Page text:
About 12.7 million Americans enrolled in private health insurance through the federal and state marketplaces for 2016, the Obama administration said Thursday.
Florida is leading the nation once again in enrollment, with 1,742,819 new and returning customers on HealthCare.gov.
South Florida saw more sign-ups than any other region in Florida, and enrolled more people than many states as a whole. Here is a look at Florida in enrollment by region:
• 92,695 consumers in the Ft. Myers-Naples area
• 20,355 consumers in the Gainesville area
• 104,838 consumers in the Jacksonville area
• 643,911 consumers in the Miami-Ft. Lauderdale area
• 329,684 consumers in the Orlando-Daytona Beach-Melbourne area
• 22,595 consumers in the Panama City area
• 28,131 consumers in the Tallahassee-Thomasville area
• 284,753 consumers in the Tampa Bay area
• 191,899 consumers in the West Palm Beach-Ft. Pierce area
Sign-ups in the third enrollment period for the Affordable Care Act’s online marketplaces — and the last that will be completed while President Barack Obama is in office — easily topped last year’s amount and also beat the administration’s modest forecast.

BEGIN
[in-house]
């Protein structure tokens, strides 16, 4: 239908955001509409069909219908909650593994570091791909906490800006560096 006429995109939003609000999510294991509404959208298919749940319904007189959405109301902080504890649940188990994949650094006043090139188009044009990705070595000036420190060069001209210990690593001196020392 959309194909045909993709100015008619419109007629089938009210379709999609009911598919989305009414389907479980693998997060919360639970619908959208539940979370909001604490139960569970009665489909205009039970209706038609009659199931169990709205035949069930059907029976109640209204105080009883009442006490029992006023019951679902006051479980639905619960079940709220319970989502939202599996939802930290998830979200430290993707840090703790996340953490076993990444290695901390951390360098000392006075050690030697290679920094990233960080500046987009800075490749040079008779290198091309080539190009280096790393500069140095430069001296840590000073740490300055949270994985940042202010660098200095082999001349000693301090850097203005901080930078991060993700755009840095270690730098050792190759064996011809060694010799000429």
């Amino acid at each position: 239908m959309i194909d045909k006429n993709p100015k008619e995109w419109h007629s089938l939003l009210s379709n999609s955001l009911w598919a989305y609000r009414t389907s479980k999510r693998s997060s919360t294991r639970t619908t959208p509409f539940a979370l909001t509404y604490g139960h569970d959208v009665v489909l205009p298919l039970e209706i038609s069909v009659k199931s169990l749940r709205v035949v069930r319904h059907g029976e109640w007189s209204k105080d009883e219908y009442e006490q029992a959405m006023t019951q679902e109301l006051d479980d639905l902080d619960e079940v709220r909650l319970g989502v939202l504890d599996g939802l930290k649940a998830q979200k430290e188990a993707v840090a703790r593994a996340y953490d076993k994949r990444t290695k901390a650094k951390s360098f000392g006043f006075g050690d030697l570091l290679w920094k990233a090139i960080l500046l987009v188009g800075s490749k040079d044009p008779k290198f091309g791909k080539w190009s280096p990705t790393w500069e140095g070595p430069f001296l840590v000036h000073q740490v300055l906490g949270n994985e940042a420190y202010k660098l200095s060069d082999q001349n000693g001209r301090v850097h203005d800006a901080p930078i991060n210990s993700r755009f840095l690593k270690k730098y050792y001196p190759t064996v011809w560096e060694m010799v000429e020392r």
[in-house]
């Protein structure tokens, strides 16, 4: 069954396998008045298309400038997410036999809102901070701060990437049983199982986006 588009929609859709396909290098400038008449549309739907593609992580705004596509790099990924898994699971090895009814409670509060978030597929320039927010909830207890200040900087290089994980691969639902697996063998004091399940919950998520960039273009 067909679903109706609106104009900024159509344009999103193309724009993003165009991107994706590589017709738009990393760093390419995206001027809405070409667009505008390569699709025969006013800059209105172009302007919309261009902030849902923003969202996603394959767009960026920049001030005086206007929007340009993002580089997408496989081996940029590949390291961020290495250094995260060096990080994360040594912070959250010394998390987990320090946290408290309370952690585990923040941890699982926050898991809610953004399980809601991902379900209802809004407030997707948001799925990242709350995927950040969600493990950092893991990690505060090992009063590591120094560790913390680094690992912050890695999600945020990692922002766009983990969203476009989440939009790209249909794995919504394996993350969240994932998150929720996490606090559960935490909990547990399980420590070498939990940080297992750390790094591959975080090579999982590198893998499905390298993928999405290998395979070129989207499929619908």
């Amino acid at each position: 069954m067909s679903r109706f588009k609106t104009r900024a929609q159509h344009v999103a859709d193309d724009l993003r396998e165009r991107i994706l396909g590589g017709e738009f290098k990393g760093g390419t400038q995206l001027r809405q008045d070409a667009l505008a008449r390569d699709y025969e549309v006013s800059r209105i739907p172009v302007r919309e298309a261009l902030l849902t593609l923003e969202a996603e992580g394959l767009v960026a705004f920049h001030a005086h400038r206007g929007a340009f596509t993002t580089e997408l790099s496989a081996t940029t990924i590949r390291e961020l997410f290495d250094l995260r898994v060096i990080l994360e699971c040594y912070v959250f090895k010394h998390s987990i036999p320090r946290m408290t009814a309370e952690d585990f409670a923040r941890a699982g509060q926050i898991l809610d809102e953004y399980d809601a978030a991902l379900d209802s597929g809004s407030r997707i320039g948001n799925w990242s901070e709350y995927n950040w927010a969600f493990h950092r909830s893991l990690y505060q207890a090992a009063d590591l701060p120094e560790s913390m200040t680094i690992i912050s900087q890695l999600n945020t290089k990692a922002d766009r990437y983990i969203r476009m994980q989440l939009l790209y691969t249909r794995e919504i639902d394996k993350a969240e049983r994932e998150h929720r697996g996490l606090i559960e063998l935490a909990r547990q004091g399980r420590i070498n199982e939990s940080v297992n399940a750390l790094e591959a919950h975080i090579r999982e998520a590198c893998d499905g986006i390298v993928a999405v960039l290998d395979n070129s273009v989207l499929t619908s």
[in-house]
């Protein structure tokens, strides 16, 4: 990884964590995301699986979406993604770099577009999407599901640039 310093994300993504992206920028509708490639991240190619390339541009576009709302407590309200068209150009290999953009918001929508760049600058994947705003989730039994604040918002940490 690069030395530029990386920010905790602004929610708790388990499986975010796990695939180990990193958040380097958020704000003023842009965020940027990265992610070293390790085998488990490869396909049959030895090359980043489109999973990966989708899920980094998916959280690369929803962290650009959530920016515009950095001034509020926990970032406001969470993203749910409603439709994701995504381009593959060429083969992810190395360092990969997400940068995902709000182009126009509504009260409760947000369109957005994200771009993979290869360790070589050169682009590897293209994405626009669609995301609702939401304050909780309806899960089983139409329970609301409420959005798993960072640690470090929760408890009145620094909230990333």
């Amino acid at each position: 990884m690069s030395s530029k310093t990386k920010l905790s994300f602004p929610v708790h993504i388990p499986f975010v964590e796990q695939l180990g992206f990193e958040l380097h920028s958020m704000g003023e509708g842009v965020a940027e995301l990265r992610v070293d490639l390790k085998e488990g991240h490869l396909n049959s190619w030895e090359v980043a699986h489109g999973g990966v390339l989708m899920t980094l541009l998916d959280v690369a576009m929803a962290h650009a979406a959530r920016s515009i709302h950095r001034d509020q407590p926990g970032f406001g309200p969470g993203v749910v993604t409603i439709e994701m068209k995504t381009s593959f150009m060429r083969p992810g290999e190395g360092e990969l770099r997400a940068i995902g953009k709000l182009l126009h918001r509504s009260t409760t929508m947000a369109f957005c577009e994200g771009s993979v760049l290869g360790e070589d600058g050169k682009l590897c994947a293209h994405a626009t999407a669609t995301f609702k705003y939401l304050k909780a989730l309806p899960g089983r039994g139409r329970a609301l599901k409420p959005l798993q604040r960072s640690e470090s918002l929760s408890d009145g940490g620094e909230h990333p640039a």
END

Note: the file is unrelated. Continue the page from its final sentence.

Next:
The 2016 enrollment period began Nov. 15 and ended Jan. 31. Except for limited exceptions for certain qualifying life events, Americans will have to wait until mid-November to enroll again.
The annual Obamacare enrollment numbers routinely draw debate. Supporters boast that millions of people have gained coverage. Detractors stress millions remain uninsured because they can’t afford coverage and that not enough healthy young adults are enrolling.
The latter issue threatens the business case for insurers, causing them to lose money and raise prices or drop out of the exchanges.
Of the 12.7 million consumers enrolling in marketplace coverage, more than 9.6 million came through the federal healthcare.gov exchange that handles 37 states. The rest, 3.1 million, selected a plan through the 13 state-based marketplaces.
About 4 million enrollees on healthcare.gov this year enrolled in the coverage for the first time, according to the Department of Health and Human Services.
At the end of last year’s enrollment period, 11.7 million people had chosen plans, but that figure dropped to 9.3 million by September because not everyone paid premiums and some found coverage elsewhere, such as through employers.
In October, the White House estimated that 10.1 million Americans would have health care coverage through the exchange at the end of 2016, a figure that counts people who paid and were covered at the end of the entire year.